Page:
online database

Instead of hunting across the many entities on campus in search of meeting space, students will now be able to find reservation information for more than 550 indoor and outdoor spaces using online database “Find A Space.”

Student Government launched the comprehensive database March 5 in an attempt to simplify the process students go through when they reserve a space on campus. SG vice president Ashley Baker said SG received feedback from many students on difficulties finding and reserving a space last year and began working with the Office of the Dean of Students on the database last summer.

The database allows students to search for a room for their needs by specifying capacity and location preferences and informs students if a room has commonly requested items like movable chairs, a stage and a projector. It also gives students contact information for the entity in charge of the space and any amenities included.

“In my sorority when we have an event we go back and forth on what room to use,” Baker said. “We don’t want to have too big of a room where it seems we don’t have enough people, but we don’t have to have a small room and have people be cramped.”

Baker said the database did not cost any money to build, only labor to obtain information and take pictures. She said four volunteers from SG and two employees from the Office of the Dean of Students worked on the project.

Currently, there are several different entities on campus for students to reserve a space from, including Student Activities, University Unions, Recreational Sports, Texas Performing Arts and other departments within the various colleges on campus.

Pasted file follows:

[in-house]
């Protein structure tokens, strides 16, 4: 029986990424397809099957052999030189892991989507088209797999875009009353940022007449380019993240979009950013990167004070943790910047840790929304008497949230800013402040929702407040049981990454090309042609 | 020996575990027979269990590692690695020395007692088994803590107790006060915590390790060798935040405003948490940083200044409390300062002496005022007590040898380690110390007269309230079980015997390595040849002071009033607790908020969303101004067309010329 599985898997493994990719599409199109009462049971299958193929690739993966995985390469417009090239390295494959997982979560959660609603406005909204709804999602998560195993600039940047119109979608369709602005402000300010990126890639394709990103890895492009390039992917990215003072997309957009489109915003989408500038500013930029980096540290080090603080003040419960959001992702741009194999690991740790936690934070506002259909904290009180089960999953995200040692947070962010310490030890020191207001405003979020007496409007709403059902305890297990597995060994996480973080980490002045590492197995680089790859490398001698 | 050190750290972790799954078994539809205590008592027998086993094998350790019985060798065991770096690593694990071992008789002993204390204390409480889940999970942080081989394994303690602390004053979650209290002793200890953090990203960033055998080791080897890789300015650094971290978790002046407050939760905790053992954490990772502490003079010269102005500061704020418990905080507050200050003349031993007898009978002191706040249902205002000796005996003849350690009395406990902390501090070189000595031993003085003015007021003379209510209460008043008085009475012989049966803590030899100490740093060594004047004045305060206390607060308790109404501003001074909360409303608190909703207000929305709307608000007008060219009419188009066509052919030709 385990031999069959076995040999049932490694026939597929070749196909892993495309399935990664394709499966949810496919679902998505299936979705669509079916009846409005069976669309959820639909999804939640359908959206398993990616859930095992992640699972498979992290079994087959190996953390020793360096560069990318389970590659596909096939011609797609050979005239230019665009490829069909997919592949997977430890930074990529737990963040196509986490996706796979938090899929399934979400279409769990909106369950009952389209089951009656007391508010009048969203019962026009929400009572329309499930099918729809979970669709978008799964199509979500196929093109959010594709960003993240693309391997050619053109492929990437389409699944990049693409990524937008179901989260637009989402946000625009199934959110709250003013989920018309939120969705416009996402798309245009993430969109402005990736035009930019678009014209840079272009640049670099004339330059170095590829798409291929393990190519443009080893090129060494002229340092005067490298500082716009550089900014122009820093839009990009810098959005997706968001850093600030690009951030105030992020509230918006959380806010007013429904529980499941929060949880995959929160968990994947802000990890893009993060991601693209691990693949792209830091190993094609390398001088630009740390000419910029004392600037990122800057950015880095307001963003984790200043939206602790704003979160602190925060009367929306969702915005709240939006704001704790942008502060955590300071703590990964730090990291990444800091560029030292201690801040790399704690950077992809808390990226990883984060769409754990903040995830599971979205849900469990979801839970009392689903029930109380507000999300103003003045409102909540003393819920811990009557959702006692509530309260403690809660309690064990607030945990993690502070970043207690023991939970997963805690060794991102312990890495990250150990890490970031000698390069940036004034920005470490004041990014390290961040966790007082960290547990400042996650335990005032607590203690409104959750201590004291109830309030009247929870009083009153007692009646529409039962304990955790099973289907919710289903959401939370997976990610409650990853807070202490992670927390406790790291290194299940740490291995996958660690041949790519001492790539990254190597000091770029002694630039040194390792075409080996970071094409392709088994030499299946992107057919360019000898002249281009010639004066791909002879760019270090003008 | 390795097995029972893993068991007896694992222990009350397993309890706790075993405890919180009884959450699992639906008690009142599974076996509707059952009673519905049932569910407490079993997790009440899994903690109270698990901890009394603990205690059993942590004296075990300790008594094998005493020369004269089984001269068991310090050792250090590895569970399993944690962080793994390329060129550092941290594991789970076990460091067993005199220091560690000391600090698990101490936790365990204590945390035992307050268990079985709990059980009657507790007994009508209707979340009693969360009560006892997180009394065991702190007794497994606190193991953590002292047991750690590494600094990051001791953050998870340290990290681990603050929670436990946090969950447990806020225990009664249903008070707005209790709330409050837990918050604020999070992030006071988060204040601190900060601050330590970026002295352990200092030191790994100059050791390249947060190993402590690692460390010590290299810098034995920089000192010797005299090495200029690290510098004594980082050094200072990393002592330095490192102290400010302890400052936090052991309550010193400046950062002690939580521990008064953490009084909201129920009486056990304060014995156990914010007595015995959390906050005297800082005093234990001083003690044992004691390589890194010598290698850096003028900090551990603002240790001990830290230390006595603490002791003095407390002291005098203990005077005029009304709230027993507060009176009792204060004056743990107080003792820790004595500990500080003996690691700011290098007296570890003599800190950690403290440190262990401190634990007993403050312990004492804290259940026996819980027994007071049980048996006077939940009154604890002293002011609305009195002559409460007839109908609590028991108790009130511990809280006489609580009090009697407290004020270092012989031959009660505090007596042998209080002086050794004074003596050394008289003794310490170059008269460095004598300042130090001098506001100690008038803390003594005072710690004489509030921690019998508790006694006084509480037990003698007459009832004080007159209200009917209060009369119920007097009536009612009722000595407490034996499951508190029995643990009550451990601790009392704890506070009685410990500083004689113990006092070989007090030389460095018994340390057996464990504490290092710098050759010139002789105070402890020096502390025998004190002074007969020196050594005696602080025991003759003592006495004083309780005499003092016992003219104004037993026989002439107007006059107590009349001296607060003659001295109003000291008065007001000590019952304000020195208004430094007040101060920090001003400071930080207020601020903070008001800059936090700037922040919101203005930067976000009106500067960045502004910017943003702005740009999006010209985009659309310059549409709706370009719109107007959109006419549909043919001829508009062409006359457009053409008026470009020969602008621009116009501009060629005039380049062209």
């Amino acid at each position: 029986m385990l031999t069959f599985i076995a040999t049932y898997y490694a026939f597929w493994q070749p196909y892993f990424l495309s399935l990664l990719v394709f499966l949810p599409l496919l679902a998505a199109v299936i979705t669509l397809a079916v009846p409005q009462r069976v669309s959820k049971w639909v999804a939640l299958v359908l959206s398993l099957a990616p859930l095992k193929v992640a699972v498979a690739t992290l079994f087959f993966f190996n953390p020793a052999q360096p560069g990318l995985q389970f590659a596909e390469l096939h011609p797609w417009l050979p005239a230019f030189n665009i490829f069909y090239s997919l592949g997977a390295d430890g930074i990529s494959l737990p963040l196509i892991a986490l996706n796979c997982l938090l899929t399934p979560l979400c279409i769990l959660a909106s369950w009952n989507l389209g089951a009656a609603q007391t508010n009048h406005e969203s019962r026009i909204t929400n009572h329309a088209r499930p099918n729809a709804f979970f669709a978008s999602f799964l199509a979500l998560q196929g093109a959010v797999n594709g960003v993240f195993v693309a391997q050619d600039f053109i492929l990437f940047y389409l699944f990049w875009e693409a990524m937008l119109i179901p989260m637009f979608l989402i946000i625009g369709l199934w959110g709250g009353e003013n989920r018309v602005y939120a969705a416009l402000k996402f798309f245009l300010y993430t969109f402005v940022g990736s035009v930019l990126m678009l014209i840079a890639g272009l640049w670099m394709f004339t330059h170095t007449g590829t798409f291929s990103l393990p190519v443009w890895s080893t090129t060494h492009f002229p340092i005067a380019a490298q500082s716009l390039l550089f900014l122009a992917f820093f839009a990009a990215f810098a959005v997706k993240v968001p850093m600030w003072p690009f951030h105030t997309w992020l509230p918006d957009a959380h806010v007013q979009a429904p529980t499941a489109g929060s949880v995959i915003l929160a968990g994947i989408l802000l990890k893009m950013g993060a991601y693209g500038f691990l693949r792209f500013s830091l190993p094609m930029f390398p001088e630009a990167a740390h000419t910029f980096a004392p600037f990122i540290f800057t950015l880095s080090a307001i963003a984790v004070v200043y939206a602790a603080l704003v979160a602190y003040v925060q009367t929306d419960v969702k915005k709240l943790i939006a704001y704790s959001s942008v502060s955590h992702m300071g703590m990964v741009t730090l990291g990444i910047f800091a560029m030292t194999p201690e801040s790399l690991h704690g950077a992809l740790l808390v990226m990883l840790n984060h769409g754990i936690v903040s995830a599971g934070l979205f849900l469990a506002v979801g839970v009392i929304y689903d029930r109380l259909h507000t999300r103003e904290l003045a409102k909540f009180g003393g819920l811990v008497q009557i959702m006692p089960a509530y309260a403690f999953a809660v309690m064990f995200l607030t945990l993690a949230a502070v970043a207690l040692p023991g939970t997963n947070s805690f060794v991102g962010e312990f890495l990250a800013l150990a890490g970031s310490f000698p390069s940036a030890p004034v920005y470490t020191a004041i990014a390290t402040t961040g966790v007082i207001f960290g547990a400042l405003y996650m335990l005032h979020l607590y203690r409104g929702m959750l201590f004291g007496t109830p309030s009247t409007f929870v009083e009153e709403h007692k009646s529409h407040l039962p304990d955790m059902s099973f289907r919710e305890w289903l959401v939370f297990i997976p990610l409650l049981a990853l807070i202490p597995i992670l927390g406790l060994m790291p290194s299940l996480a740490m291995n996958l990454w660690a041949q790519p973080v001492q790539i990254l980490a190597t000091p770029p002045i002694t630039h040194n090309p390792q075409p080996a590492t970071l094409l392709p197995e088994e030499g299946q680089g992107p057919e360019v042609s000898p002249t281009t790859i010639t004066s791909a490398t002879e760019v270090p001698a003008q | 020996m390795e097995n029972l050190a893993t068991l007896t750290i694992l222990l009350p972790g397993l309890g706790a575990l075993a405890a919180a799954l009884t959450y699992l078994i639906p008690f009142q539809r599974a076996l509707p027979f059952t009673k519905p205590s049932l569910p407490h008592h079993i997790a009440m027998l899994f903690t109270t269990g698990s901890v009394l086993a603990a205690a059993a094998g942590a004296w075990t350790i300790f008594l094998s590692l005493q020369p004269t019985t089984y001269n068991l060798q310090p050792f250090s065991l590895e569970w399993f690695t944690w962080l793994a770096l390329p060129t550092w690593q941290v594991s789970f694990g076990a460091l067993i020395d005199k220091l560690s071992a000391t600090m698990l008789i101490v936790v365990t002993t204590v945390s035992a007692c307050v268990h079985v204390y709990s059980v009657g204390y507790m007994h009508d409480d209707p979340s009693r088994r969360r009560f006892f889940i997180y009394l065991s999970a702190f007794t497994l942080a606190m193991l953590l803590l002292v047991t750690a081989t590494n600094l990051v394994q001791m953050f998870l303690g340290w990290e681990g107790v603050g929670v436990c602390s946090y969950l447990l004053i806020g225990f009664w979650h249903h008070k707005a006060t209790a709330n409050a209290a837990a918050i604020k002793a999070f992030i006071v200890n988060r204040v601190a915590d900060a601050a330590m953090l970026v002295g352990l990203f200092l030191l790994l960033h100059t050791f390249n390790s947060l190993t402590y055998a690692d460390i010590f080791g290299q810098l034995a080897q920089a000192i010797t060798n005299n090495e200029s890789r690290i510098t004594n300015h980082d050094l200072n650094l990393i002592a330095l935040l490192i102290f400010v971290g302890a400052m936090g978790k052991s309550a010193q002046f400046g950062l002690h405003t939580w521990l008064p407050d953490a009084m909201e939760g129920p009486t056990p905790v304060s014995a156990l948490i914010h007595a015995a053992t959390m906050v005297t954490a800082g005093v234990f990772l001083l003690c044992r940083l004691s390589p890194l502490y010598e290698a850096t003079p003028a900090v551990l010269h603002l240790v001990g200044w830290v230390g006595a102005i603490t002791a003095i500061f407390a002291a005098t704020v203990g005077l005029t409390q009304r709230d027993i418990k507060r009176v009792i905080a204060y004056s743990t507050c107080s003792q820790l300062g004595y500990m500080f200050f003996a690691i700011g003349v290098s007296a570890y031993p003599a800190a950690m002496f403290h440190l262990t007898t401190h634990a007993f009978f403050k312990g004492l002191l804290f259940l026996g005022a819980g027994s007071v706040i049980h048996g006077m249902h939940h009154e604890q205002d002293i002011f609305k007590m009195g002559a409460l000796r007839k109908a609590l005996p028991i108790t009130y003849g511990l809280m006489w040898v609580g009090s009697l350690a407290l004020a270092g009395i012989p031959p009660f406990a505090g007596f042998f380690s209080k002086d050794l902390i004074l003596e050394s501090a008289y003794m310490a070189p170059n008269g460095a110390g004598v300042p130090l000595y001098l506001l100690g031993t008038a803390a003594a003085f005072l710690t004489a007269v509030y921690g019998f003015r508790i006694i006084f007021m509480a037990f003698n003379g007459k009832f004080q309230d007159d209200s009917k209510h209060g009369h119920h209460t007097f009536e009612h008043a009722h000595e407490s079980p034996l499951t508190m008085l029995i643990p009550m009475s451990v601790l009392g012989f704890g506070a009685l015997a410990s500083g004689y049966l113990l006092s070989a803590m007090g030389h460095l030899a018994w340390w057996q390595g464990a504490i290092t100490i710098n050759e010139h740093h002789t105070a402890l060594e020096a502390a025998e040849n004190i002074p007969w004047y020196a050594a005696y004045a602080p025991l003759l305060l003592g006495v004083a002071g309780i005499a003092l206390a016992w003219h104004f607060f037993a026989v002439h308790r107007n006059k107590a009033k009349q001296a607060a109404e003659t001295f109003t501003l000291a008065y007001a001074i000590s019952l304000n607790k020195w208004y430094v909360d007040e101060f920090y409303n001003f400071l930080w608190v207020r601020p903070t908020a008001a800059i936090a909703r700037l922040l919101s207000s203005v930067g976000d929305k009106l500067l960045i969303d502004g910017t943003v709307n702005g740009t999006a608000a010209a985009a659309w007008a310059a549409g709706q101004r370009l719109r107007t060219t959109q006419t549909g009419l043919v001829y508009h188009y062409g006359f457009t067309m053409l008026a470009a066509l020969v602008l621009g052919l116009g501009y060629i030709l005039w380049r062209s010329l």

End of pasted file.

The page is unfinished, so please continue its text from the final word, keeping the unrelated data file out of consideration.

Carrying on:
Mary Beth Mercatoris, assistant Dean of Students, said Student Activities has received feedback from students articulating their difficulty knowing which rooms will accommodate their needs based on the resources in each room.

Mercatoris said “Find A Space” is a good example of how students and the UT administration can work together to improve the lives of students.

“I believe students will request the right type of room for the needs the first time they are making the request rather than finding out later that the room they reserved does not meet their needs,” Mercatoris said.

Educational administration graduate student Cecilia Lopez said she was involved in the Student Volunteer Board and the Leadership and Ethics Institute as an undergraduate and at first had difficulty finding an ideal space. She said she needed to research to find out what entity is in control of the space she wanted to reserve.

“Finding a space on campus is huge,” Lopez said. “That is where the big events happen and a lot of the learning takes place. Space is key, whether indoor or outdoor, because that’s where campus life happens.”

Baker said “Find A Space” allows students to see what SG does for them in a tangible way.

While the database does not allow students to reserve most rooms online, Baker said she hopes the “Find A Space” project will live on after her term to eventually have all room reservations made online. SG passed a resolution in support of a centralized online room reservation system Feb. 14.

Jeremy Gatson, Liberal Arts Council program coordinator, said although he has not explored “Find A Space,” he believes there needs to be an online room reservation system like the one in place at the University Unions. He said he liked the idea of “Find A Space,” but believes having contact information on the database will add stress on the staff that works to manage room reservations.

“If you send them an email on top of them having their own way of reserving rooms, it’s more work for them,” Gatson said. “It’s a good thing for people to utilize that, but it’s more stress on the staff side.”

Printed on Tuesday, March 20, 2012 as: SG aims to help students 'Find a Space' with launch

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